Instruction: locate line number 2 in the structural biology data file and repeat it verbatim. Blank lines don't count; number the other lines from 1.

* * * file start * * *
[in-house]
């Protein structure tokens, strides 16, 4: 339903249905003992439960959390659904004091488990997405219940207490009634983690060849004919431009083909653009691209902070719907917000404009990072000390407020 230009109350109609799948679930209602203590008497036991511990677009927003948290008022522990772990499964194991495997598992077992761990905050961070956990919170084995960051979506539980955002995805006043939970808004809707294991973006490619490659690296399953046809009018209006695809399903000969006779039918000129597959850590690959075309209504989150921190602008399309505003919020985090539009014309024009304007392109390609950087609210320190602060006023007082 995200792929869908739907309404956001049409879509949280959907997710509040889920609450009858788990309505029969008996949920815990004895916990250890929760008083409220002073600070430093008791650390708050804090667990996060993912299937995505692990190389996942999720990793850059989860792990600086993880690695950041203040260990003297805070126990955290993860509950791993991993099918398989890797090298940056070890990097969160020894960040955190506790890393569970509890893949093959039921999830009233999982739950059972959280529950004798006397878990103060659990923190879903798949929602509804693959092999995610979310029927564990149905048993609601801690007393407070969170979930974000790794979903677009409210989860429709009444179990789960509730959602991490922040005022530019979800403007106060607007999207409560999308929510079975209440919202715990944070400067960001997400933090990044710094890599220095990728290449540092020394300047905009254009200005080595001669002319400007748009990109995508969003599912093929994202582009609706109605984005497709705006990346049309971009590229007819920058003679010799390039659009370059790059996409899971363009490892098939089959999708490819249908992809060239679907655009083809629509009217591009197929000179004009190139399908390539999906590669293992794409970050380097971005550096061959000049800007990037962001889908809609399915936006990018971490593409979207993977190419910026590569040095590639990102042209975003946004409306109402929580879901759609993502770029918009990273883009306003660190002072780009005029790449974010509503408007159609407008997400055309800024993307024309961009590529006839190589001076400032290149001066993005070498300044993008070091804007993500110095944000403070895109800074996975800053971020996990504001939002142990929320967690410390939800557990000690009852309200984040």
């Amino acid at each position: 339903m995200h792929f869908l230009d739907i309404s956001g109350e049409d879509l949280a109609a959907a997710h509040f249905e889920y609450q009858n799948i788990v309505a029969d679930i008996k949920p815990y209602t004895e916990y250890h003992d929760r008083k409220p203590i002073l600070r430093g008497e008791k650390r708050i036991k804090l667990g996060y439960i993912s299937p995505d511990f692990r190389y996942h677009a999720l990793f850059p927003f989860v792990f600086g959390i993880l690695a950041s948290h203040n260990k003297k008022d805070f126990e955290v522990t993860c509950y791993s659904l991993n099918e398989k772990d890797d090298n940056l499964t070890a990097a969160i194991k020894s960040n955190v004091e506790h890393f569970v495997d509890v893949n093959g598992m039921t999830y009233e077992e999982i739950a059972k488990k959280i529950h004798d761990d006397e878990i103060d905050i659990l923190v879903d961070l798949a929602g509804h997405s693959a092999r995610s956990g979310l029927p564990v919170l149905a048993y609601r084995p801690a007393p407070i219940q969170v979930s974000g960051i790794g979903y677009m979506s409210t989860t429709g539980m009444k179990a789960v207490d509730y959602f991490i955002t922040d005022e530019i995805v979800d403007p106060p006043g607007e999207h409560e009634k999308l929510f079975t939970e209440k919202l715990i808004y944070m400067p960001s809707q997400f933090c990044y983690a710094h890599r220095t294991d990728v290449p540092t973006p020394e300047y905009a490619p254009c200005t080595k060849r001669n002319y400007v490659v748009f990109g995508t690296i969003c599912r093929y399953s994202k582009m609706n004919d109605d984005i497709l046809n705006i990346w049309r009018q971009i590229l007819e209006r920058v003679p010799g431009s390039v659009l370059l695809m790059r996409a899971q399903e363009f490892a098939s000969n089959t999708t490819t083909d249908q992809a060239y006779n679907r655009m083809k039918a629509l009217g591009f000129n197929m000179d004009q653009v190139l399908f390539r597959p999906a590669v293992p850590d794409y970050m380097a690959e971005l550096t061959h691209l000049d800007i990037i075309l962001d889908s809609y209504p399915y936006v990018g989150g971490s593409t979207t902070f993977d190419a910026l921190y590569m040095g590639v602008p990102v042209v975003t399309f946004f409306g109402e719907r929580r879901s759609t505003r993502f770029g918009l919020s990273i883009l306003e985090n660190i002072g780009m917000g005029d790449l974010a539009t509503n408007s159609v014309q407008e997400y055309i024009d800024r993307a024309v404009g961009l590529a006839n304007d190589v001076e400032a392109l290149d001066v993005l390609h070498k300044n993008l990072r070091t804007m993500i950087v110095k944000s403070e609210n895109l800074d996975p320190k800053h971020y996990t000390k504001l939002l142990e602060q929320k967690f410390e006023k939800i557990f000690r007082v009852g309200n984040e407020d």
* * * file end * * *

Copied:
């Protein structure tokens, strides 16, 4: 339903249905003992439960959390659904004091488990997405219940207490009634983690060849004919431009083909653009691209902070719907917000404009990072000390407020 230009109350109609799948679930209602203590008497036991511990677009927003948290008022522990772990499964194991495997598992077992761990905050961070956990919170084995960051979506539980955002995805006043939970808004809707294991973006490619490659690296399953046809009018209006695809399903000969006779039918000129597959850590690959075309209504989150921190602008399309505003919020985090539009014309024009304007392109390609950087609210320190602060006023007082 995200792929869908739907309404956001049409879509949280959907997710509040889920609450009858788990309505029969008996949920815990004895916990250890929760008083409220002073600070430093008791650390708050804090667990996060993912299937995505692990190389996942999720990793850059989860792990600086993880690695950041203040260990003297805070126990955290993860509950791993991993099918398989890797090298940056070890990097969160020894960040955190506790890393569970509890893949093959039921999830009233999982739950059972959280529950004798006397878990103060659990923190879903798949929602509804693959092999995610979310029927564990149905048993609601801690007393407070969170979930974000790794979903677009409210989860429709009444179990789960509730959602991490922040005022530019979800403007106060607007999207409560999308929510079975209440919202715990944070400067960001997400933090990044710094890599220095990728290449540092020394300047905009254009200005080595001669002319400007748009990109995508969003599912093929994202582009609706109605984005497709705006990346049309971009590229007819920058003679010799390039659009370059790059996409899971363009490892098939089959999708490819249908992809060239679907655009083809629509009217591009197929000179004009190139399908390539999906590669293992794409970050380097971005550096061959000049800007990037962001889908809609399915936006990018971490593409979207993977190419910026590569040095590639990102042209975003946004409306109402929580879901759609993502770029918009990273883009306003660190002072780009005029790449974010509503408007159609407008997400055309800024993307024309961009590529006839190589001076400032290149001066993005070498300044993008070091804007993500110095944000403070895109800074996975800053971020996990504001939002142990929320967690410390939800557990000690009852309200984040």